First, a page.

Cases reported "Eye Diseases"

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1/11. Primary ocular Epstein-Barr virus-associated non-Hodgkin's lymphoma in a patient with AIDS: a clinicopathologic report.

    OBJECTIVE: To report an unusual case of chronic multifocal chorioretinitis with vitritis in a patient with acquired immunodeficiency syndrome (AIDS) that was resistant to antiviral and antitoxoplasmic medication and required a retinal biopsy for definitive diagnosis. methods: Vitreous biopsy, pars plana vitrectomy, and retinal biopsy were performed. The vitreous biopsy material was sent for bacterial, fungal, and viral culture, and the vitreous cassette was sent for cytology. The retinal biopsy material was divided and sent for polymerase chain reaction testing for toxoplasmosis and virology and pathologic tissue analysis. RESULTS: Vitreous cytology showed a mixed population of lymphocytes and histiocytes, but all other microbiologic and virologic studies were negative. Tissue analysis revealed an infiltrate of atypical mononuclear cells extending from the inner limiting membrane through the outer plexiform layer characteristic of a B cell, non-Hodgkin's lymphoma of the central nervous system (NHL-CNS). in situ hybridization for the Epstein-Barr virus (EBV) was positive. An extensive systemic evaluation did not show evidence of extraocular tumor. CONCLUSION: Although rare, primary ocular NHL-CNS can be seen in patients with AIDS, and its clinical presentation often closely resembles other disorders. To our knowledge, this case represents the first ocular NHL in which EBV is shown to be associated.
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ranking = 1
keywords = lyme
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2/11. Rearrangement of immunoglobulin gene in metastatic waldenstrom macroglobulinemia to the vitreous.

    PURPOSE: To report metastatic waldenstrom macroglobulinemia cells with immunoglobulin heavy chain gene rearrangement in the vitreous and the blood. methods: A 58-year-old man with waldenstrom macroglobulinemia developed bilateral vitreitis. Diagnostic vitrectomy was performed on the left eye. The vitreous cells and the peripheral blood lymphocytes were analyzed using microdissection and polymerase chain reaction amplification. RESULTS: vitrectomy specimen of the left eye contained a few degenerated cells. Molecular analysis showed immunoglobulin heavy chain gene rearrangement at the third complementary determining region of the vitreal infiltrating cells and peripheral blood lymphocytes. CONCLUSIONS: waldenstrom macroglobulinemia rarely metastasizes to the vitreous. Molecular detection of the immunoglobulin heavy chain gene third complementary determining region rearrangement is helpful in the diagnosis of the malignancy. microdissection combined with polymerase chain reaction is a useful and innovative tool for molecular pathological investigation.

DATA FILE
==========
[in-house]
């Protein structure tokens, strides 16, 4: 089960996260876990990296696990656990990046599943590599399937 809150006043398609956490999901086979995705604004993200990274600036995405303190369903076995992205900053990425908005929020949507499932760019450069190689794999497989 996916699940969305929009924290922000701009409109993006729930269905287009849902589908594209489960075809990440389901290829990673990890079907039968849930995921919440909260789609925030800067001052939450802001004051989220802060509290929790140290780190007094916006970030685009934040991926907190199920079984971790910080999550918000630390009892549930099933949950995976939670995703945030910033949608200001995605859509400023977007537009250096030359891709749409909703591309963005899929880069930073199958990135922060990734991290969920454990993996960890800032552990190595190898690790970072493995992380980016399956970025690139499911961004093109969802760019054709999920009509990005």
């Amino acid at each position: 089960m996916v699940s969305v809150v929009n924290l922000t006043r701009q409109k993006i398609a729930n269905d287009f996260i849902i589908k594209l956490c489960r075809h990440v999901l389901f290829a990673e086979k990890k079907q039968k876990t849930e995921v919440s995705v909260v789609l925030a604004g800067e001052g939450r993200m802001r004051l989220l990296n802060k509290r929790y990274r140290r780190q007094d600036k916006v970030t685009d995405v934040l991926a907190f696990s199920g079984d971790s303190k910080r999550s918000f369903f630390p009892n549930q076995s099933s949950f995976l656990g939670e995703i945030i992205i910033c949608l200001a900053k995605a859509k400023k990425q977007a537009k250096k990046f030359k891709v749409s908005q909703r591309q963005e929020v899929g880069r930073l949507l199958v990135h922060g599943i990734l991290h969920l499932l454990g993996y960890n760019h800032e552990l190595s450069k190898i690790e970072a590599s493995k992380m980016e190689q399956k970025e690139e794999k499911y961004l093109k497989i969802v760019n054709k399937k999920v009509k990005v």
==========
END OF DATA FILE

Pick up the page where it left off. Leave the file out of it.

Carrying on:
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ranking = 2
keywords = lyme
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3/11. The expanding clinical spectrum of ocular lyme borreliosis.

    OBJECTIVE: To delineate the clinical manifestations of ocular Lyme borreliosis, while concentrating on new symptoms and findings and the phase of appearance of ophthalmologic disorders. DESIGN: Observational case series. PARTICIPANTS: Ten patients with Lyme borreliosis-associated ophthalmologic findings previously reported from the Helsinki University Central Hospital in addition to 10 new cases that have since been diagnosed. INTERVENTION/TESTING: The patients underwent medical and ophthalmologic evaluation. The diagnosis of Lyme borreliosis was based on medical history, clinical ocular and systemic findings, determinations of antibodies to borrelia burgdorferi by enzyme-linked immunosorbent assay and immunoblot analysis, the detection of dna of B. burgdorferi by polymerase chain reaction, and exclusion of other infectious and inflammatory causes. MAIN OUTCOME MEASURES: Ocular complaints, presenting ophthalmologic findings, and the stage of Lyme borreliosis were recorded. RESULTS: Four patients presented with a neuro-ophthalmologic disorder, five had external ocular inflammation, 10 patients had uveitis, and one had branch retinal vein occlusion. One patient developed episcleritis and one patient developed abducens palsy within 2 months of the infection incident. In the remaining 14 patients in whom the time of infection was traced, the ocular manifestations appeared in the late stage of Lyme borreliosis. Two patients with a neuro-ophthalmologic disorder and one with external ocular inflammation experienced severe photophobia, whereas the main reported symptom of the patients with uveitis was decreased visual acuity. Four patients with external ocular disease and one with a neuro-ophthalmologic disorder experienced severe periodic ocular or facial pain. retinal vasculitis developed in seven patients with uveitis. CONCLUSIONS: Lyme borreliosis can cause a variety of ocular manifestations, which develop mainly in the late stage of the disease. photophobia and severe periodic ocular pain can be characteristic symptoms of Lyme borreliosis. In the differential diagnosis of retinal vasculitis, Lyme borreliosis should be taken into account, especially in endemic areas.